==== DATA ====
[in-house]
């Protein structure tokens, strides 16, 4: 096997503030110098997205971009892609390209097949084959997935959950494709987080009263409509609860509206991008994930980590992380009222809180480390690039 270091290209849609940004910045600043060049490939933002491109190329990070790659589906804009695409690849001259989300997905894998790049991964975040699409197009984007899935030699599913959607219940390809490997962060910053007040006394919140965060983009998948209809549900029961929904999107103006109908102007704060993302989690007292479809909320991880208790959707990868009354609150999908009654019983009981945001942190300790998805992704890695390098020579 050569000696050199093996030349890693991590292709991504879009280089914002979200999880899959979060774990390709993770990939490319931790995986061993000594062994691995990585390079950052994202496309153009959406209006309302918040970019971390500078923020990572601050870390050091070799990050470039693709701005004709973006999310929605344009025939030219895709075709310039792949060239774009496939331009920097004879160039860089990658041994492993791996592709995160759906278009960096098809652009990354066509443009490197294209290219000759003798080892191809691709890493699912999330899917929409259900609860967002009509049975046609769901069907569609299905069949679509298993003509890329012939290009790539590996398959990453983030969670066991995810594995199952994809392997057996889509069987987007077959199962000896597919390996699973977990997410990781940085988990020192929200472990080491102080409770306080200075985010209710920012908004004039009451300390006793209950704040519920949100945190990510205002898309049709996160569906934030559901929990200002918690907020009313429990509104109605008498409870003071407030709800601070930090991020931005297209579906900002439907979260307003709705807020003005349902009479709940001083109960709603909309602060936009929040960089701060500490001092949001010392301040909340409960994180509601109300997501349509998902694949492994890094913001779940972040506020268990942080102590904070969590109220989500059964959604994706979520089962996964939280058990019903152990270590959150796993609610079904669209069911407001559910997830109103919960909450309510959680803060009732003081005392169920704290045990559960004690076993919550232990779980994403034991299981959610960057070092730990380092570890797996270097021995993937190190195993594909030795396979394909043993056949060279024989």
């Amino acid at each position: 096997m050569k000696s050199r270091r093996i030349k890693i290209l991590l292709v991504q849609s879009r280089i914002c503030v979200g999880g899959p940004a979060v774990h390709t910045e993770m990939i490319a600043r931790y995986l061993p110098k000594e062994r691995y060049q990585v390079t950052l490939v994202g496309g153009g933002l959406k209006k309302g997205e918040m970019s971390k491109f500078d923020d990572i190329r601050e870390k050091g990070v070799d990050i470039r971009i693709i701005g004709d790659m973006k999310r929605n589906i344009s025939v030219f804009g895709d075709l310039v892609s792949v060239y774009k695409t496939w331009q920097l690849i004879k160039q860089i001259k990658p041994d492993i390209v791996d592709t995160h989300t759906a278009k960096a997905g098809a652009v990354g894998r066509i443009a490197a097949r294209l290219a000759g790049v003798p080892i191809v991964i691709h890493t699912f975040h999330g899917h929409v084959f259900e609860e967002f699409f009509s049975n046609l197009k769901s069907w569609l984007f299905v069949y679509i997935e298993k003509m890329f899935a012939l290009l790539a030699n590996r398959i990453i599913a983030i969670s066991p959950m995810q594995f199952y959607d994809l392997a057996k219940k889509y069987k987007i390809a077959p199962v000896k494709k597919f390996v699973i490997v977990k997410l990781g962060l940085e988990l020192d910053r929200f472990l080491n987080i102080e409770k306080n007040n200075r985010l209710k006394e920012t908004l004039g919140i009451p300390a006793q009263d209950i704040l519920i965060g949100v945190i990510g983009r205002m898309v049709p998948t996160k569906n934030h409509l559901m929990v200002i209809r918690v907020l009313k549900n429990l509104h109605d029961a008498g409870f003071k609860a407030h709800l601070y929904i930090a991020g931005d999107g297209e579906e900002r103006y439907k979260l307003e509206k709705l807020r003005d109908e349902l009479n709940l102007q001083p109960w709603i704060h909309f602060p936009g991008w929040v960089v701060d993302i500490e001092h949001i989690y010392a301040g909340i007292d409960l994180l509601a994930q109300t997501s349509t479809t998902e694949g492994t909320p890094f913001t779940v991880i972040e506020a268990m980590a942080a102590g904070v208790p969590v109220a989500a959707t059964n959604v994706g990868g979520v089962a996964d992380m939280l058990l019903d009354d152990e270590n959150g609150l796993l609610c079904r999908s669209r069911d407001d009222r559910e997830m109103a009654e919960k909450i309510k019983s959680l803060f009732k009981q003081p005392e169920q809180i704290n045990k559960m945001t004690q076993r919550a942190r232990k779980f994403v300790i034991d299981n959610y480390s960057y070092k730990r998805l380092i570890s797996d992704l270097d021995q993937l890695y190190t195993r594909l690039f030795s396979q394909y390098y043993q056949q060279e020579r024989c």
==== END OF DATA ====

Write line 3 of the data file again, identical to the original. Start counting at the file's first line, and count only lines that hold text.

């Amino acid at each position: 096997m050569k000696s050199r270091r093996i030349k890693i290209l991590l292709v991504q849609s879009r280089i914002c503030v979200g999880g899959p940004a979060v774990h390709t910045e993770m990939i490319a600043r931790y995986l061993p110098k000594e062994r691995y060049q990585v390079t950052l490939v994202g496309g153009g933002l959406k209006k309302g997205e918040m970019s971390k491109f500078d923020d990572i190329r601050e870390k050091g990070v070799d990050i470039r971009i693709i701005g004709d790659m973006k999310r929605n589906i344009s025939v030219f804009g895709d075709l310039v892609s792949v060239y774009k695409t496939w331009q920097l690849i004879k160039q860089i001259k990658p041994d492993i390209v791996d592709t995160h989300t759906a278009k960096a997905g098809a652009v990354g894998r066509i443009a490197a097949r294209l290219a000759g790049v003798p080892i191809v991964i691709h890493t699912f975040h999330g899917h929409v084959f259900e609860e967002f699409f009509s049975n046609l197009k769901s069907w569609l984007f299905v069949y679509i997935e298993k003509m890329f899935a012939l290009l790539a030699n590996r398959i990453i599913a983030i969670s066991p959950m995810q594995f199952y959607d994809l392997a057996k219940k889509y069987k987007i390809a077959p199962v000896k494709k597919f390996v699973i490997v977990k997410l990781g962060l940085e988990l020192d910053r929200f472990l080491n987080i102080e409770k306080n007040n200075r985010l209710k006394e920012t908004l004039g919140i009451p300390a006793q009263d209950i704040l519920i965060g949100v945190i990510g983009r205002m898309v049709p998948t996160k569906n934030h409509l559901m929990v200002i209809r918690v907020l009313k549900n429990l509104h109605d029961a008498g409870f003071k609860a407030h709800l601070y929904i930090a991020g931005d999107g297209e579906e900002r103006y439907k979260l307003e509206k709705l807020r003005d109908e349902l009479n709940l102007q001083p109960w709603i704060h909309f602060p936009g991008w929040v960089v701060d993302i500490e001092h949001i989690y010392a301040g909340i007292d409960l994180l509601a994930q109300t997501s349509t479809t998902e694949g492994t909320p890094f913001t779940v991880i972040e506020a268990m980590a942080a102590g904070v208790p969590v109220a989500a959707t059964n959604v994706g990868g979520v089962a996964d992380m939280l058990l019903d009354d152990e270590n959150g609150l796993l609610c079904r999908s669209r069911d407001d009222r559910e997830m109103a009654e919960k909450i309510k019983s959680l803060f009732k009981q003081p005392e169920q809180i704290n045990k559960m945001t004690q076993r919550a942190r232990k779980f994403v300790i034991d299981n959610y480390s960057y070092k730990r998805l380092i570890s797996d992704l270097d021995q993937l890695y190190t195993r594909l690039f030795s396979q394909y390098y043993q056949q060279e020579r024989c």